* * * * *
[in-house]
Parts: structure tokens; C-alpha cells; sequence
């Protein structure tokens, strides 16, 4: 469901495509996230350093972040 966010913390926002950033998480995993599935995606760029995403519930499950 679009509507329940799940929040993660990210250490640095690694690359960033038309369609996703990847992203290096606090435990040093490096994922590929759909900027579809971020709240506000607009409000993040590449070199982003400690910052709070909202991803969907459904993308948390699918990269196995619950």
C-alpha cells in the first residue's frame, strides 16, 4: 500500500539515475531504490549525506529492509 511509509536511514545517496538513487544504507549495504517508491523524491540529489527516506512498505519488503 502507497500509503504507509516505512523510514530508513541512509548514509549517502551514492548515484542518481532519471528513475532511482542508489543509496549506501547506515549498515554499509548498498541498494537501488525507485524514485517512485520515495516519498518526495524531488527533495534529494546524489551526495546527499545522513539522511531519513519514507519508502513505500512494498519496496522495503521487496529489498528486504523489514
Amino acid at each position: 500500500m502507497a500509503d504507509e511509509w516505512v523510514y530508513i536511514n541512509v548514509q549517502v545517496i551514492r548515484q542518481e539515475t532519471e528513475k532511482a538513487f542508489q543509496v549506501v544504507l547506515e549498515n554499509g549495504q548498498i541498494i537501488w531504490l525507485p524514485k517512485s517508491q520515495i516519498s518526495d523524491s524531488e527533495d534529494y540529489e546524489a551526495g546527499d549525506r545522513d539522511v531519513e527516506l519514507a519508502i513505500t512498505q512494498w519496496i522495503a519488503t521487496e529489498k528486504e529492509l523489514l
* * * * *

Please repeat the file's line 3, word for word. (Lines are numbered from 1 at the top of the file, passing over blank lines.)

């Protein structure tokens, strides 16, 4: 469901495509996230350093972040 966010913390926002950033998480995993599935995606760029995403519930499950 679009509507329940799940929040993660990210250490640095690694690359960033038309369609996703990847992203290096606090435990040093490096994922590929759909900027579809971020709240506000607009409000993040590449070199982003400690910052709070909202991803969907459904993308948390699918990269196995619950």